The impact of confederate responsivity on social skills assessment
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The current investigation examined the degree to which judges' ratings of skill, anxiety, and attractiveness are influenced by the responsivity of the confederate. High-, medium-, and low-skilled subject-pool groupings, as well as self-referred clinical groups, were exposed to either a moderately or a minimally responsive confederate. Results indicated that subjects were rated as more skillful when interacting with a moderately responsive confederate than when interacting with a minimally responsive confederate. Further, there was a groups × condition interaction for anxiety ratings such that both the high- and the medium-skilled groups appeared more anxious under the minimal condition, whereas the low-skilled and self-referred groups did not. Self-referred subjects received significantly lower attractiveness ratings than did the high- or medium-skilled groups. Implications of these results and future directions for research are discussed.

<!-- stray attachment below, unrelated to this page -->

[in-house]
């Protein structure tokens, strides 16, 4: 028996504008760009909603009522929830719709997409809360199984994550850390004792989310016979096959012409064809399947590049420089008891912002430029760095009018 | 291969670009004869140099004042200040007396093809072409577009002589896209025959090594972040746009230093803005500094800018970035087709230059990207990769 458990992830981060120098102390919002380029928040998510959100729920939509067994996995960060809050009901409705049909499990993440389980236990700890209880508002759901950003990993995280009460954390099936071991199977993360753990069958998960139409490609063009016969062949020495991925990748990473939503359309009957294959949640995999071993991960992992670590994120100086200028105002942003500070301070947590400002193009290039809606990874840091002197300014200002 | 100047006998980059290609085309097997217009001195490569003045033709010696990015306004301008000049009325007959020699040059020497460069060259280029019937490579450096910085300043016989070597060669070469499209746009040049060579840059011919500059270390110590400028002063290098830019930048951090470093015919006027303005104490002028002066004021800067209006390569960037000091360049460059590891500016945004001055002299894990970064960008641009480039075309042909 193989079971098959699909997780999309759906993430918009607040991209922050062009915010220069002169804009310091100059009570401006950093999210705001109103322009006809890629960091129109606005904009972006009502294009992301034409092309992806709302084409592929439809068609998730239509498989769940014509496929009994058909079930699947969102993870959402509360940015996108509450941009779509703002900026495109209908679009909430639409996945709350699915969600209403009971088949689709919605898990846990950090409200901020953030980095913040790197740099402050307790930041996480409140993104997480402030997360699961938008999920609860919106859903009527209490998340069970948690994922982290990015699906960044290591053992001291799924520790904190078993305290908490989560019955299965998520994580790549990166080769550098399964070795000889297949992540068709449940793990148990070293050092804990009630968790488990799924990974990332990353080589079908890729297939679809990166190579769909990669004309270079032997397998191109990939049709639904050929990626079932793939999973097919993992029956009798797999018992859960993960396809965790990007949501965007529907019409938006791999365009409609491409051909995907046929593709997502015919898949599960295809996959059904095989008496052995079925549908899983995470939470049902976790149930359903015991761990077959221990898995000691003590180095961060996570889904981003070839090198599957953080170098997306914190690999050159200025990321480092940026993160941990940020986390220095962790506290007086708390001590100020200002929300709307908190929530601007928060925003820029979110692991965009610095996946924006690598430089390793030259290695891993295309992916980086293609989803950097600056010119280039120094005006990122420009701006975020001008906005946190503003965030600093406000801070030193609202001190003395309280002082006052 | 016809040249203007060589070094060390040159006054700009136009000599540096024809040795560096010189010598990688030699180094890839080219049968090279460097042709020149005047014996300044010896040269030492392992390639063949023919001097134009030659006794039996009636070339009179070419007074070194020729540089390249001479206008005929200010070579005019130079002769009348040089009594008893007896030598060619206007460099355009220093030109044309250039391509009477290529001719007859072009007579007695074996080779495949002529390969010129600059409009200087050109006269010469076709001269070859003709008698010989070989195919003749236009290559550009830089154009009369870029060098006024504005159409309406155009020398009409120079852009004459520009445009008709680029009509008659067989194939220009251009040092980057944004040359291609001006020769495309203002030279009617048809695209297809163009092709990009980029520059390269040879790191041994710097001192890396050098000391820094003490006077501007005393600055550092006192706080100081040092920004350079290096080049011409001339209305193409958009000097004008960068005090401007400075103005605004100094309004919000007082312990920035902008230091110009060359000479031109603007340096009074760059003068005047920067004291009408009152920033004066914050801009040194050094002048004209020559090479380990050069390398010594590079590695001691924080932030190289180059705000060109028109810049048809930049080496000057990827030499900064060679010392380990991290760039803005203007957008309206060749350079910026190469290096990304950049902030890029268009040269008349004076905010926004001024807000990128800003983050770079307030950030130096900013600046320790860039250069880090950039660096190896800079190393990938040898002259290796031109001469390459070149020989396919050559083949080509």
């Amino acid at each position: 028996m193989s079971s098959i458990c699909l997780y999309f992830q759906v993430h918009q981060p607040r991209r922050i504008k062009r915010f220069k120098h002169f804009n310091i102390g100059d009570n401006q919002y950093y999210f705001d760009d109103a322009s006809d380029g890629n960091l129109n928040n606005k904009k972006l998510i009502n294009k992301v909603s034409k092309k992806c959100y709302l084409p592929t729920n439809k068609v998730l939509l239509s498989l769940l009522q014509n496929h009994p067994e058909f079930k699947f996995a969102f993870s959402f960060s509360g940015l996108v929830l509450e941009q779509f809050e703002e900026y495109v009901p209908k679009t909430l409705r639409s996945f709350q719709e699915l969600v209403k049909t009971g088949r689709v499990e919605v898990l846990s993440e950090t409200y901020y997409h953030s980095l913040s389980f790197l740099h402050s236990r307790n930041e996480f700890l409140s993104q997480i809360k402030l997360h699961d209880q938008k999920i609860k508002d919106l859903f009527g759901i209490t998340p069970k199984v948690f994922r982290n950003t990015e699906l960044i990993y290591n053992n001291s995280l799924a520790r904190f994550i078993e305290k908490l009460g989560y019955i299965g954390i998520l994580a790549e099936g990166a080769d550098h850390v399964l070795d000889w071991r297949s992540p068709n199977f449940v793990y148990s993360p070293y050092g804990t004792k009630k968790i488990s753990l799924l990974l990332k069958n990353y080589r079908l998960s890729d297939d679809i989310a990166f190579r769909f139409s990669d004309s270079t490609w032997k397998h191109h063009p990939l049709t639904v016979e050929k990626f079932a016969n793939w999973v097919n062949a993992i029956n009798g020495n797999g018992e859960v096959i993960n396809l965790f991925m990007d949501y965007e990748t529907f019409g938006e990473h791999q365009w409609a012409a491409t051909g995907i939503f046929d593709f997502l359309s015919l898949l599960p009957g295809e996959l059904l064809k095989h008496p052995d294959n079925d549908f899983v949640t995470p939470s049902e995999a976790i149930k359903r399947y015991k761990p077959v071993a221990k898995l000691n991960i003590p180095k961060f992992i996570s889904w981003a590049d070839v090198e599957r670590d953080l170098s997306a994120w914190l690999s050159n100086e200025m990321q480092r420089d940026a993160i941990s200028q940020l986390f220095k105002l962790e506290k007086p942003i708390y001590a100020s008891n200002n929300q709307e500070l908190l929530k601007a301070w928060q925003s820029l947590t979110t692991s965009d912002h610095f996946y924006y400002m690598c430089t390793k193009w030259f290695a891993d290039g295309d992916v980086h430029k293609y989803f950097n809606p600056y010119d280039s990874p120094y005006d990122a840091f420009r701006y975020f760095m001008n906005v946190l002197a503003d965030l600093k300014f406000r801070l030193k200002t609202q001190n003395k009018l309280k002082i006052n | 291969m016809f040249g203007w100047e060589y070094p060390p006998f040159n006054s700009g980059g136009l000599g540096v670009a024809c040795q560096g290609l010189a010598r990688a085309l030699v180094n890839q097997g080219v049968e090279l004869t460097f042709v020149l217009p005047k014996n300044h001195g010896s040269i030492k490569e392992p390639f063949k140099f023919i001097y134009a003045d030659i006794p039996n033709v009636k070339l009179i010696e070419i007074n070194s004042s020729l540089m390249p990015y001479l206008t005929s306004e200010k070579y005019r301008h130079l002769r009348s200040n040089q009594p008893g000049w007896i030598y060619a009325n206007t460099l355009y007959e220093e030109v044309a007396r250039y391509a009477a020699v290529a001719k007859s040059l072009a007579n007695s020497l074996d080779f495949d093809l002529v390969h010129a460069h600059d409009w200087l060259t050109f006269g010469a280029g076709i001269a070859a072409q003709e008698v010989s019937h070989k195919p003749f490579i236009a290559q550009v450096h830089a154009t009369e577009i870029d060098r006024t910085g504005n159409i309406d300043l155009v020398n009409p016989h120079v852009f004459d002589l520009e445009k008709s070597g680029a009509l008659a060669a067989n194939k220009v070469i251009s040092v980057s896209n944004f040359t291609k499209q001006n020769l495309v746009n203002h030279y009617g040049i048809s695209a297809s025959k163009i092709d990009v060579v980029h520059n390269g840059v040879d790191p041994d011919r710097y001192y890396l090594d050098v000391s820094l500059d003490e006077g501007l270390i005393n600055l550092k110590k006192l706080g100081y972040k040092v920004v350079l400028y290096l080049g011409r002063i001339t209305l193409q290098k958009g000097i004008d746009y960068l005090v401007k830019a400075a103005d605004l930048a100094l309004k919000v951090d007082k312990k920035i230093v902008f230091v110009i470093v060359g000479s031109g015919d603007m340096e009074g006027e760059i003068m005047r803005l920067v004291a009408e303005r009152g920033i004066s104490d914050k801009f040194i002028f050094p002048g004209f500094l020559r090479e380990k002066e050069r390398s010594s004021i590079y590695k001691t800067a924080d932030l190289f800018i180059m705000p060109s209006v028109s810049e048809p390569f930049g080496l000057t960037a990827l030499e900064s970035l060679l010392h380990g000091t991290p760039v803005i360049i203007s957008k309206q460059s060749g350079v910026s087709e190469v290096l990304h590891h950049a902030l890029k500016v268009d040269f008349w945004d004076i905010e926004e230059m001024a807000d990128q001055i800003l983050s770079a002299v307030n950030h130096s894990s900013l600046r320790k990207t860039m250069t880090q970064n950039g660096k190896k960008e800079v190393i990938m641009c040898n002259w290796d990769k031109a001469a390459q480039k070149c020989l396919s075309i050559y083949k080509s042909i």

Key wordssocial skills anxiety attractiveness role playing confederate responsivity
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